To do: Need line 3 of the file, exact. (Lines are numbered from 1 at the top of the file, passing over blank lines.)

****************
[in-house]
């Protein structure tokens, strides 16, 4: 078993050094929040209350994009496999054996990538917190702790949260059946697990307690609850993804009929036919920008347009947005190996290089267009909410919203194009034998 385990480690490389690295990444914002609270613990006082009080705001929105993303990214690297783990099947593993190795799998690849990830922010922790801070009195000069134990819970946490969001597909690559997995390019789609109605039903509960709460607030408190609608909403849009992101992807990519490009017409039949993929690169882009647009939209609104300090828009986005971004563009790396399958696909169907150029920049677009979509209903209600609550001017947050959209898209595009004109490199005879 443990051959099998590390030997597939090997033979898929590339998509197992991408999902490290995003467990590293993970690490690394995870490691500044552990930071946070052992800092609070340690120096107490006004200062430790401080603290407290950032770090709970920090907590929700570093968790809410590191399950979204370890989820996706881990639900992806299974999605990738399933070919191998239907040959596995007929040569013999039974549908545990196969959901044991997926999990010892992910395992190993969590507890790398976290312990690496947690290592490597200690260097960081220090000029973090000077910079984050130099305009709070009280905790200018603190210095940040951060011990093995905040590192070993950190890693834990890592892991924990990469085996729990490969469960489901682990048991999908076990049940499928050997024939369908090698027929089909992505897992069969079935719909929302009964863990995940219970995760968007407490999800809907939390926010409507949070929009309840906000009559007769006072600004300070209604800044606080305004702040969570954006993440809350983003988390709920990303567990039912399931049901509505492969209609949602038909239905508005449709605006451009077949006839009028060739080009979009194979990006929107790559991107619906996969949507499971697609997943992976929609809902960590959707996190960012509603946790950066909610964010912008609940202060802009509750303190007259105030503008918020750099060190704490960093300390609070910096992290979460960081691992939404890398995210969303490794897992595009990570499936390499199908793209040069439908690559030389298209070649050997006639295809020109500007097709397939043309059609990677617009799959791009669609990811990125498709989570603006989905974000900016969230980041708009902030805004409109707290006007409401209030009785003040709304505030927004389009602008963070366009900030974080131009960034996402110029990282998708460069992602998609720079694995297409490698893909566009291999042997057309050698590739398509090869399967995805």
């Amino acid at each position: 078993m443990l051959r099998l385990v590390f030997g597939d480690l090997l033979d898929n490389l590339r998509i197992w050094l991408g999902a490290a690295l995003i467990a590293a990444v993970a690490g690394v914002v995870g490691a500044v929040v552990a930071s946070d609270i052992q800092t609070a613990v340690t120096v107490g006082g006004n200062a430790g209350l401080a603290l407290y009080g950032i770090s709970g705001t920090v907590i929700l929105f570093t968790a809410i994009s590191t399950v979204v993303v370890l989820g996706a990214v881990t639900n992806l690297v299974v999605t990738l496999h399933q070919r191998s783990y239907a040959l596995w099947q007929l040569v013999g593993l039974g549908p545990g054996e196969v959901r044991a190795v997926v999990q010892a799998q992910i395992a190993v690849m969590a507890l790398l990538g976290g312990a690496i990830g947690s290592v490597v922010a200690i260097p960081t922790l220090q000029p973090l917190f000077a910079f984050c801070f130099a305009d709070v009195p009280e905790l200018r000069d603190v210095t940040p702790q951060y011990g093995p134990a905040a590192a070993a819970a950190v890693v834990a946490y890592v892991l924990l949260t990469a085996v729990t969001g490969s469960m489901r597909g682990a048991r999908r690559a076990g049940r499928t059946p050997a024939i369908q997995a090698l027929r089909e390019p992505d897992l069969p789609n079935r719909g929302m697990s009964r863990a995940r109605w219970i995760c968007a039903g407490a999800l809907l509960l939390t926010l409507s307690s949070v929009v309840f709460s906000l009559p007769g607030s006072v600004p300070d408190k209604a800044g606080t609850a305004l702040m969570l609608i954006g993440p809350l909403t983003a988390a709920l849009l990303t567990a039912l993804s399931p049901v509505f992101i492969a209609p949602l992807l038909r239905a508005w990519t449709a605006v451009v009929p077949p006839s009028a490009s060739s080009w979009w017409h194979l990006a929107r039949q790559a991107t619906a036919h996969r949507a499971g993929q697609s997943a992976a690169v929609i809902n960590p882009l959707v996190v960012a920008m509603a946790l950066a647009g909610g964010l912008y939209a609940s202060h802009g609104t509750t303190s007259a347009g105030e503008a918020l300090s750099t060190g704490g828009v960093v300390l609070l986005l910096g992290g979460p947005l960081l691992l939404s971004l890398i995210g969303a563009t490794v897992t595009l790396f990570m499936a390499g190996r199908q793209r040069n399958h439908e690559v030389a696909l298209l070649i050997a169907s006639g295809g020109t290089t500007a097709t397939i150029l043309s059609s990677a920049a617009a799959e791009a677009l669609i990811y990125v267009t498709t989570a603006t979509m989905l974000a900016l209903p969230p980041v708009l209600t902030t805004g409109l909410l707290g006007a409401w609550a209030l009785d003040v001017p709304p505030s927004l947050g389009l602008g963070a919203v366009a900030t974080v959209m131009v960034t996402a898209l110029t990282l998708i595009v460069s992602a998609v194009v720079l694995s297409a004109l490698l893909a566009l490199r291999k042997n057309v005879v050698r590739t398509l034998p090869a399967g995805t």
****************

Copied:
């Amino acid at each position: 078993m443990l051959r099998l385990v590390f030997g597939d480690l090997l033979d898929n490389l590339r998509i197992w050094l991408g999902a490290a690295l995003i467990a590293a990444v993970a690490g690394v914002v995870g490691a500044v929040v552990a930071s946070d609270i052992q800092t609070a613990v340690t120096v107490g006082g006004n200062a430790g209350l401080a603290l407290y009080g950032i770090s709970g705001t920090v907590i929700l929105f570093t968790a809410i994009s590191t399950v979204v993303v370890l989820g996706a990214v881990t639900n992806l690297v299974v999605t990738l496999h399933q070919r191998s783990y239907a040959l596995w099947q007929l040569v013999g593993l039974g549908p545990g054996e196969v959901r044991a190795v997926v999990q010892a799998q992910i395992a190993v690849m969590a507890l790398l990538g976290g312990a690496i990830g947690s290592v490597v922010a200690i260097p960081t922790l220090q000029p973090l917190f000077a910079f984050c801070f130099a305009d709070v009195p009280e905790l200018r000069d603190v210095t940040p702790q951060y011990g093995p134990a905040a590192a070993a819970a950190v890693v834990a946490y890592v892991l924990l949260t990469a085996v729990t969001g490969s469960m489901r597909g682990a048991r999908r690559a076990g049940r499928t059946p050997a024939i369908q997995a090698l027929r089909e390019p992505d897992l069969p789609n079935r719909g929302m697990s009964r863990a995940r109605w219970i995760c968007a039903g407490a999800l809907l509960l939390t926010l409507s307690s949070v929009v309840f709460s906000l009559p007769g607030s006072v600004p300070d408190k209604a800044g606080t609850a305004l702040m969570l609608i954006g993440p809350l909403t983003a988390a709920l849009l990303t567990a039912l993804s399931p049901v509505f992101i492969a209609p949602l992807l038909r239905a508005w990519t449709a605006v451009v009929p077949p006839s009028a490009s060739s080009w979009w017409h194979l990006a929107r039949q790559a991107t619906a036919h996969r949507a499971g993929q697609s997943a992976a690169v929609i809902n960590p882009l959707v996190v960012a920008m509603a946790l950066a647009g909610g964010l912008y939209a609940s202060h802009g609104t509750t303190s007259a347009g105030e503008a918020l300090s750099t060190g704490g828009v960093v300390l609070l986005l910096g992290g979460p947005l960081l691992l939404s971004l890398i995210g969303a563009t490794v897992t595009l790396f990570m499936a390499g190996r199908q793209r040069n399958h439908e690559v030389a696909l298209l070649i050997a169907s006639g295809g020109t290089t500007a097709t397939i150029l043309s059609s990677a920049a617009a799959e791009a677009l669609i990811y990125v267009t498709t989570a603006t979509m989905l974000a900016l209903p969230p980041v708009l209600t902030t805004g409109l909410l707290g006007a409401w609550a209030l009785d003040v001017p709304p505030s927004l947050g389009l602008g963070a919203v366009a900030t974080v959209m131009v960034t996402a898209l110029t990282l998708i595009v460069s992602a998609v194009v720079l694995s297409a004109l490698l893909a566009l490199r291999k042997n057309v005879v050698r590739t398509l034998p090869a399967g995805t």